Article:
Although the reefs in the park may appear stunning in comparison with the more easily accessible reefs along the Florida Keys, their health has been declining since at least the 1980s. Coral disease outbreaks and bleaching are on the rise. Coral reef rehabilitation is a primary concern in the park, and more research is needed to determine the cause of decline in stony coral cover and how to encourage new growth on reefs. In 2007, a no-take, no-anchor Research Natural Area was established in the park to protect marine life and habitats. Baseline data have been established and ongoing monitoring has determined that the Research Natural Area is improving the condition of resources within its boundaries.

Seagrass beds play an important role in the geologic process of sedimentation by trapping sands and other fine particles that would otherwise be carried away by wave activity or ocean currents. Seagrass roots and rhizomes also stabilize the seabed. Once established, seagrass beds provide protection to reef communities and shorelines against waves and coastal erosion, which is especially important during the large tropical storms and hurricanes that often threaten Florida. High sedimentation rates in seagrass beds increase water clarity, which is beneficial for coral growth. Many varieties of marine life depend on seagrass. Small organisms find protection from predators and fast-moving currents in seagrass beds and the associated sediment accumulations into which they burrow. Seagrass beds serve as nurseries for juvenile reef fish species and provide a source of food for foraging marine animals. Several seagrass species grow in the park. Turtle grass (Thalassia testudinum) dominates the shallow flats, the deeper grass beds are a mixture of turtle and manatee grass (Syringodium filiforme), and the deepest areas are occupied by tape grass (Halophila spp.).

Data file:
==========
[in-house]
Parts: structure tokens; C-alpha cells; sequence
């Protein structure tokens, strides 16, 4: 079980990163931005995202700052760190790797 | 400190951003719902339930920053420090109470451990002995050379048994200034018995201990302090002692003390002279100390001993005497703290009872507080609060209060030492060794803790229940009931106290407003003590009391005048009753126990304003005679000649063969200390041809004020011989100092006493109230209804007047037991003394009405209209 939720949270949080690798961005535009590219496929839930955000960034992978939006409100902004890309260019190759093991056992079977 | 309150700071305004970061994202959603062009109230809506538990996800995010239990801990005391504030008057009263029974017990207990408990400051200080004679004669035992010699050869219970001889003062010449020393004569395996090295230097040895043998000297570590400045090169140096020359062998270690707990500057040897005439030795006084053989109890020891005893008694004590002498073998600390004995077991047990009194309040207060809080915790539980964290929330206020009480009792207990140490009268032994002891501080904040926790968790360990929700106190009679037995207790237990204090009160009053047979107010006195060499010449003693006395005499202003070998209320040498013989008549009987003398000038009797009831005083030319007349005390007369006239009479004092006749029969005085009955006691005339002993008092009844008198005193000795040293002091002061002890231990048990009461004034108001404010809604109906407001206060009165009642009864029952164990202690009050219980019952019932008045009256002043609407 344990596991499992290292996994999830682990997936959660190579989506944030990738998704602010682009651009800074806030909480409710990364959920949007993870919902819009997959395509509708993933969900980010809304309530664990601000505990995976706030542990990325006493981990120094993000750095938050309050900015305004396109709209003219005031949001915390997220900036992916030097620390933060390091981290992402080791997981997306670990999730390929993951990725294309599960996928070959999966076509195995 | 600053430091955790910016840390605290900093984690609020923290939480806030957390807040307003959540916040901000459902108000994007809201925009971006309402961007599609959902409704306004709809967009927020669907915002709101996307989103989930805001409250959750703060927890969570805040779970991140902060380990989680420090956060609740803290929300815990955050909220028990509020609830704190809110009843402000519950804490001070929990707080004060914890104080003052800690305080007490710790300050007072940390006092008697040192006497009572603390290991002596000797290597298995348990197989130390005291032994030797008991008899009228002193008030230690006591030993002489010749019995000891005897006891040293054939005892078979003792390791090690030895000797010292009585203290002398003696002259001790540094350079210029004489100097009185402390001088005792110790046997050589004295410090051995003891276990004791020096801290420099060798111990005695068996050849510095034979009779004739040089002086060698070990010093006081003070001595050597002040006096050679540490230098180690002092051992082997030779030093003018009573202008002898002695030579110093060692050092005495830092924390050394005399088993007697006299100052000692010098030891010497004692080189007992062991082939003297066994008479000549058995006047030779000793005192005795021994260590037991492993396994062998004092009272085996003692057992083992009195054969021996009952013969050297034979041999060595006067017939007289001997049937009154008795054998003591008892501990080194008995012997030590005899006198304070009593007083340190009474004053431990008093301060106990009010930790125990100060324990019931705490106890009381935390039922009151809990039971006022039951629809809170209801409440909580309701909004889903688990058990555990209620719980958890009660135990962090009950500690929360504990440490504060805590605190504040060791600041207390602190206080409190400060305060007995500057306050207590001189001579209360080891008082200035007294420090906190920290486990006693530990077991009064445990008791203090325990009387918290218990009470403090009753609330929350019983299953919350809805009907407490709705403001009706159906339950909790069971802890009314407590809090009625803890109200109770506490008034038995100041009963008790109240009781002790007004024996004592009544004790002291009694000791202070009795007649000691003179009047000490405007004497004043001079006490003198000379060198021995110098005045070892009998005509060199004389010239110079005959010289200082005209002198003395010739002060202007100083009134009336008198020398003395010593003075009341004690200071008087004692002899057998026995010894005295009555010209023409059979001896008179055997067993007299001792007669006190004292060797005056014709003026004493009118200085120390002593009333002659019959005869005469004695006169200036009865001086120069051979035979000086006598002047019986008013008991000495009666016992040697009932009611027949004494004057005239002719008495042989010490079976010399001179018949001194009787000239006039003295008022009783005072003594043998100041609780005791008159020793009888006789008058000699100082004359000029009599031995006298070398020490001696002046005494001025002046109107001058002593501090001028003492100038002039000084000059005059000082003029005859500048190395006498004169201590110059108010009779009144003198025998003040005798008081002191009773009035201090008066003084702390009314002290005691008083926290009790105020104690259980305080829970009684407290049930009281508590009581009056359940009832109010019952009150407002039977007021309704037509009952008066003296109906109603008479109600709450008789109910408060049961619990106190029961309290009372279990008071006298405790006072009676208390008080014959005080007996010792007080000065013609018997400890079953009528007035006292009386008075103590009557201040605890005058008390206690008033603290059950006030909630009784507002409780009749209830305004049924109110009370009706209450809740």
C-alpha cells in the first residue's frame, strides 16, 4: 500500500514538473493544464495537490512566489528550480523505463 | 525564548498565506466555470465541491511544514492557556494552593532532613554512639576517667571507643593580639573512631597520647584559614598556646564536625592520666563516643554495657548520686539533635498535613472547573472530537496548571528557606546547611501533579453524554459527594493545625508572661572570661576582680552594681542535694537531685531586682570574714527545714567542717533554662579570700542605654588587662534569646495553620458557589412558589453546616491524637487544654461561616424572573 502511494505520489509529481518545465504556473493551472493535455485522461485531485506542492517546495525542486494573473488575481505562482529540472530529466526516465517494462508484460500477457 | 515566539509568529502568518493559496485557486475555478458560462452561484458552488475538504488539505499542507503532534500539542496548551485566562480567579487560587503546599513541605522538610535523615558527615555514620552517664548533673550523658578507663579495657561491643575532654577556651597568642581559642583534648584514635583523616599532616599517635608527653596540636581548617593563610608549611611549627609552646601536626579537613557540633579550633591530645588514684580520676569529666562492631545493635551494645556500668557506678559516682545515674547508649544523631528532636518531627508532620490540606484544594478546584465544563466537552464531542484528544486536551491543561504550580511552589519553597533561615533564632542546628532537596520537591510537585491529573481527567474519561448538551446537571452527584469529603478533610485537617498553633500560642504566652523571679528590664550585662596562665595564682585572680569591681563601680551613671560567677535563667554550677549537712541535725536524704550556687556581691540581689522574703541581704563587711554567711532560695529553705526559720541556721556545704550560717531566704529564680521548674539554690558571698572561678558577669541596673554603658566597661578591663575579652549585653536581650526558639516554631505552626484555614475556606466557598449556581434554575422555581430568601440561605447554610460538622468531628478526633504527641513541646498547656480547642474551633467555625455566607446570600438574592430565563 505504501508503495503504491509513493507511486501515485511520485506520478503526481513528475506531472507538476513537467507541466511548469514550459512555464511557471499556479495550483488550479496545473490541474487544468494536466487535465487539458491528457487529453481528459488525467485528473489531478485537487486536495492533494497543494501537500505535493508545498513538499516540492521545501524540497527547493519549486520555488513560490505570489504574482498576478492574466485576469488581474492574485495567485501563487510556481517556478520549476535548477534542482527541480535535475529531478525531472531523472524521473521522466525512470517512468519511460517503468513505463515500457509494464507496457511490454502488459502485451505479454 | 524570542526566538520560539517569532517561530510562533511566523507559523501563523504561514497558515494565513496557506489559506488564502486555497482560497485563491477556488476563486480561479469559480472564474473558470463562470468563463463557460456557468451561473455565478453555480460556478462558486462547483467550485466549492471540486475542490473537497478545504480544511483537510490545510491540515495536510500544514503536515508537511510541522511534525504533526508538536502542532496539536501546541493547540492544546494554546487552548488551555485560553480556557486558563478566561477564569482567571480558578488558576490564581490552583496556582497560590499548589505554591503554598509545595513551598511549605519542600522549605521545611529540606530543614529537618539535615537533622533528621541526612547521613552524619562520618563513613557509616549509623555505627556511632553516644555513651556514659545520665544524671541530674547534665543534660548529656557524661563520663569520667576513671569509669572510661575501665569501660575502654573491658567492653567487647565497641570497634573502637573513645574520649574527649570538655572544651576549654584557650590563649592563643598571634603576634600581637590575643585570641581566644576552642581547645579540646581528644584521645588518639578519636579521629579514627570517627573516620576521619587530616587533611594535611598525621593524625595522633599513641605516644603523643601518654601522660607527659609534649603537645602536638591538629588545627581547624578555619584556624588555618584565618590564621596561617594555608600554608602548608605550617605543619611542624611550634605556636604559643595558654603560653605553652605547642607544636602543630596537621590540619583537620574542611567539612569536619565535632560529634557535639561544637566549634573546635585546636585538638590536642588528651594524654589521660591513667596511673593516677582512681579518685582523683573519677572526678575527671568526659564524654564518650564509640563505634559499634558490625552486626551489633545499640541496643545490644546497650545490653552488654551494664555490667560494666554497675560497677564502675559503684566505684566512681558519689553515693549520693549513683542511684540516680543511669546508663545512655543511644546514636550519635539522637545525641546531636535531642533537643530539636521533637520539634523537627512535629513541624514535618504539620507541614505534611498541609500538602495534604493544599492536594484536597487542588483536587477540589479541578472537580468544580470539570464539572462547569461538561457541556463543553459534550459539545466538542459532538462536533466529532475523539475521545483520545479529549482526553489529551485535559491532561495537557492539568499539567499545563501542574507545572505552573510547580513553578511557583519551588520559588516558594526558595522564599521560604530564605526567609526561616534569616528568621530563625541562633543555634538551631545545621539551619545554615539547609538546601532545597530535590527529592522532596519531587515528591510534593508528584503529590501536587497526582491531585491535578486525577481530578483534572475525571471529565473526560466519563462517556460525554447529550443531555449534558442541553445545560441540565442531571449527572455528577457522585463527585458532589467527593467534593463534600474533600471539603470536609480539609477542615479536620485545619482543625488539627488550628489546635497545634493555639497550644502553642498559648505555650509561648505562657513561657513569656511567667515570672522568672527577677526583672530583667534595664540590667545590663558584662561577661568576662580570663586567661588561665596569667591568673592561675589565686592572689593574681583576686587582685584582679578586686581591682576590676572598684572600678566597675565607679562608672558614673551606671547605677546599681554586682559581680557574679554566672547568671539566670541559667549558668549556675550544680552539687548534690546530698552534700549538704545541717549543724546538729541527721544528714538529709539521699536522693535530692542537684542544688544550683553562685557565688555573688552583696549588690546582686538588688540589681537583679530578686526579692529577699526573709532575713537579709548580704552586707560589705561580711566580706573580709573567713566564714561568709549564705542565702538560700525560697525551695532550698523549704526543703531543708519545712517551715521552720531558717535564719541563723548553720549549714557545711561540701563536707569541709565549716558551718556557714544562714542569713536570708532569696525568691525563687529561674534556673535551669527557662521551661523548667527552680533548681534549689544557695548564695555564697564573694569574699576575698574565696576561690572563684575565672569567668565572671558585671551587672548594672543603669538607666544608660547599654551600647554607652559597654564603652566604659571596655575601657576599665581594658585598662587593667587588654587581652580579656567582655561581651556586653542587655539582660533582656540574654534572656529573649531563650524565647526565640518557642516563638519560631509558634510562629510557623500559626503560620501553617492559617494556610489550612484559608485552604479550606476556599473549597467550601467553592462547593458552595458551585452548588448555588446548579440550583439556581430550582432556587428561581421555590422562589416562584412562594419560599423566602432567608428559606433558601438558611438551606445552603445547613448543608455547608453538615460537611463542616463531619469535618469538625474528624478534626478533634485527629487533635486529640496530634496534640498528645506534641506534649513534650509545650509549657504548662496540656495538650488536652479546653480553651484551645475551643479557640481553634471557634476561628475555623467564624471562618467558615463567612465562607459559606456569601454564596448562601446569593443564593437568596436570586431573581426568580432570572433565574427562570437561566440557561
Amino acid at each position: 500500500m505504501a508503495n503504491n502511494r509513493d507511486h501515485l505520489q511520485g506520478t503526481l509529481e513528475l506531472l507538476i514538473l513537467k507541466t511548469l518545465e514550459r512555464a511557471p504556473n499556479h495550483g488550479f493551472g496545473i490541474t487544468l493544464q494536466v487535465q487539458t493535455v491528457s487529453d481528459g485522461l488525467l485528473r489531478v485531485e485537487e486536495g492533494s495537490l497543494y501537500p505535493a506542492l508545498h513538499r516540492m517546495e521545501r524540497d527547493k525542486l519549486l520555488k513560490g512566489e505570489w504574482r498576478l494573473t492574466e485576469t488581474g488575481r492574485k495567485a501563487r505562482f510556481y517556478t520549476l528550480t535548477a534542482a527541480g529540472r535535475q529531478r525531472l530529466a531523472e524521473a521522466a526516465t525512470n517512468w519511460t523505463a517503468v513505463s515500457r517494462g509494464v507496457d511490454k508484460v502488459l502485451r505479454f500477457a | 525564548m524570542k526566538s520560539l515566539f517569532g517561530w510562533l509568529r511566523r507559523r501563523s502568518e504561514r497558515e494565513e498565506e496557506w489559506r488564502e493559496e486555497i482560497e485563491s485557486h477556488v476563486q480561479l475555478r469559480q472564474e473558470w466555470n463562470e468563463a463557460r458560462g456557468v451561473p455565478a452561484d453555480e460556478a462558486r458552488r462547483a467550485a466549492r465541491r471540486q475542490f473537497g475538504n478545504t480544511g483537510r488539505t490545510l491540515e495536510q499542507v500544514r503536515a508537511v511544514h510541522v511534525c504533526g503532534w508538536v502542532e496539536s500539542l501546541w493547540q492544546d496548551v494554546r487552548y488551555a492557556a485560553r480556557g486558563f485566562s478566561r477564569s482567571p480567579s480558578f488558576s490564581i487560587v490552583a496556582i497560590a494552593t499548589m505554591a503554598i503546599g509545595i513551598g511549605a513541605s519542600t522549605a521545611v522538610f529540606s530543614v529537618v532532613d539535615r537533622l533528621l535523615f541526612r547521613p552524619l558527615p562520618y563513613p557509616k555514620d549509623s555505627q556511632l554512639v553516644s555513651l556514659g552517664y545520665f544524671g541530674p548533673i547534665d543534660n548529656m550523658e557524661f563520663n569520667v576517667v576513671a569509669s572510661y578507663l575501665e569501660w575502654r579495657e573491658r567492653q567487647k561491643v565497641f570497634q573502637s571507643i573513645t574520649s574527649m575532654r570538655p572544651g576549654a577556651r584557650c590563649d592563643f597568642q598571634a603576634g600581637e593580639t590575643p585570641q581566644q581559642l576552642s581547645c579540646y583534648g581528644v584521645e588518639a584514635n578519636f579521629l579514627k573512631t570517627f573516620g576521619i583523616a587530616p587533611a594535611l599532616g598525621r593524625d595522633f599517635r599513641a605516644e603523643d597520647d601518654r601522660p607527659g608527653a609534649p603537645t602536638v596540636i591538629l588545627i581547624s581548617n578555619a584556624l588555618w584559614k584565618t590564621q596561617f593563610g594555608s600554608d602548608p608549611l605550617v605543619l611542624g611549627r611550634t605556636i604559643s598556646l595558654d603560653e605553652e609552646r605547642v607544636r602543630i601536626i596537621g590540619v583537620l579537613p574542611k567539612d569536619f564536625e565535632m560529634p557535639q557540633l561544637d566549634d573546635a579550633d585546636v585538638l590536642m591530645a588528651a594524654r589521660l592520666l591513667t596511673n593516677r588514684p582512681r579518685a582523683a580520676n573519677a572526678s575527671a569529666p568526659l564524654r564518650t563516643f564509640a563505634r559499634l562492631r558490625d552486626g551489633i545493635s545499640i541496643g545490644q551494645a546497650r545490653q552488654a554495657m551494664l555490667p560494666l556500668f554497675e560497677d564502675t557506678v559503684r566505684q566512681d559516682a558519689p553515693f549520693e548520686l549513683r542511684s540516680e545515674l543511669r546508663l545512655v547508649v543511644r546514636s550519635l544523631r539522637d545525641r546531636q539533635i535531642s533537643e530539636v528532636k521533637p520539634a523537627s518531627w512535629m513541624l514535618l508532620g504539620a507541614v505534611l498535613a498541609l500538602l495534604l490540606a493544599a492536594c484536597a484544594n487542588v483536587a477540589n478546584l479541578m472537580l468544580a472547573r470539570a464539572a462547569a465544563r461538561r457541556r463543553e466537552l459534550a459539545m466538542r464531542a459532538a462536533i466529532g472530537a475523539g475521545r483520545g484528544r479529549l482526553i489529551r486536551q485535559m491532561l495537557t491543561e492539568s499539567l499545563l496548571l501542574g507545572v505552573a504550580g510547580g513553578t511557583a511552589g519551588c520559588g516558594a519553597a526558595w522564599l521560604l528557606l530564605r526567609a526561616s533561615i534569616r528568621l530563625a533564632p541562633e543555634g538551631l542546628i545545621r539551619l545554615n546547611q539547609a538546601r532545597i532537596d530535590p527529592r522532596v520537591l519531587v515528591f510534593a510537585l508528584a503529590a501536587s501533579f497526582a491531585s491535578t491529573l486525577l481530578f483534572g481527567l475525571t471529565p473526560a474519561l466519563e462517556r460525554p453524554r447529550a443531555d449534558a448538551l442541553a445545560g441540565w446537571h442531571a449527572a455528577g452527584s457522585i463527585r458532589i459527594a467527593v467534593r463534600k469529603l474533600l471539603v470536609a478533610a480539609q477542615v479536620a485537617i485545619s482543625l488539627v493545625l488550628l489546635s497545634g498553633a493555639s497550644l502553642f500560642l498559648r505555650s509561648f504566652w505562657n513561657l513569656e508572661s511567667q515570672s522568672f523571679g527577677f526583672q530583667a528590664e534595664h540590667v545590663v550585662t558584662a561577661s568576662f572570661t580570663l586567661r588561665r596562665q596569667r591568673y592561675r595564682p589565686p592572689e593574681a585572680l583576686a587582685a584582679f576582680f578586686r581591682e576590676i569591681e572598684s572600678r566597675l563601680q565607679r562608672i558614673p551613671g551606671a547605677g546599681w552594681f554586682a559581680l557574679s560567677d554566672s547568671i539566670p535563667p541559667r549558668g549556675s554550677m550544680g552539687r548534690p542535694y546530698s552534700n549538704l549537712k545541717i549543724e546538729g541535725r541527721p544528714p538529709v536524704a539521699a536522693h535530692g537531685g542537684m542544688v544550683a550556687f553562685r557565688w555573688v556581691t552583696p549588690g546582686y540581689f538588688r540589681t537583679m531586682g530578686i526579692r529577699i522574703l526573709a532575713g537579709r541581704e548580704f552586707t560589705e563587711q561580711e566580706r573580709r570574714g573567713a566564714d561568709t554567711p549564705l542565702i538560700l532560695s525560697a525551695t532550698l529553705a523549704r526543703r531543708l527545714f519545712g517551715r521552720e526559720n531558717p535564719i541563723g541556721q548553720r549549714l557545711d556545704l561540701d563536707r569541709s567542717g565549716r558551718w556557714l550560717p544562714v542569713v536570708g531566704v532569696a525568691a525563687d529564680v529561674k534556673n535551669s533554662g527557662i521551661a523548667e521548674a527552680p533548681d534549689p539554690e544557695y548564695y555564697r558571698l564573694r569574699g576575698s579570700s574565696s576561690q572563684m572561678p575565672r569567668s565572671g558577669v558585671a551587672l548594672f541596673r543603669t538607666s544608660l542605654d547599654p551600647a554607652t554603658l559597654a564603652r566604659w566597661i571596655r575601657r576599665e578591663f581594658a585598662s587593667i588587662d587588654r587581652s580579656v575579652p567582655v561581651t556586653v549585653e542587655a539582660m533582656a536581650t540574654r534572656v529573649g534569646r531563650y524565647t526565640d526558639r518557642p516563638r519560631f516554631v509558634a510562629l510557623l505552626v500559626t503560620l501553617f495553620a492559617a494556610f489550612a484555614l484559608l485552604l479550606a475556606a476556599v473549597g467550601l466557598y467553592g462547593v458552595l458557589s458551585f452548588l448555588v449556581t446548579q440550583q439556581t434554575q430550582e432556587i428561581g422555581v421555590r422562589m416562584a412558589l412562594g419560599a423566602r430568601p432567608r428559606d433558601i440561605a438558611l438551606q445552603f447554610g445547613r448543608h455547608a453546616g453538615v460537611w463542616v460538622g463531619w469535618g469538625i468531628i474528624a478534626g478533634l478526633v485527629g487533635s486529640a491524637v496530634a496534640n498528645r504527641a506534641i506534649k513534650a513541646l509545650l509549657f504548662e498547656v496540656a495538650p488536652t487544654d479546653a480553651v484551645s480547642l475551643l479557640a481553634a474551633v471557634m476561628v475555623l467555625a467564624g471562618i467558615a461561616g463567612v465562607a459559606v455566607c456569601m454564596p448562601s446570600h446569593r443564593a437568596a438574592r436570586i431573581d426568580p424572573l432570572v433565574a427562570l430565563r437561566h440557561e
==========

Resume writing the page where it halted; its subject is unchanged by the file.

Non Native Species

Exotic species are introduced species, which means that they have been imported from elsewhere by humans. Many exotic species do not present a threat to native species, such as tomatoes and avocados, which are cultivated for the benefit of humans and do not become invasive. Only a small percentage of exotic species become invasive by causing harm to native species, posing a threat to human health and safety, or causing economic damage.

Native species are those that have occurred, now occur, or may occur in a given area as a result of natural processes.
Exotic (a.k.a. nonnative, foreign, or alien) species are those those that live outside their native range and arrived there by human activity, either deliberate or accidental.
Invasive species have the ability to thrive and spread aggressively outside their natural range.


Invasive exotic (nonnative) plant and animal species threaten the integrity of native communities. Far from their native homelands, nonnative species have a competitive advantage over native species. Because nonnative species typically lack natural predators, they can outcompete native species. They can multiply unchecked, using up valuable resources such as sunlight, water, and nutrients. Native species suffer from this intense competition.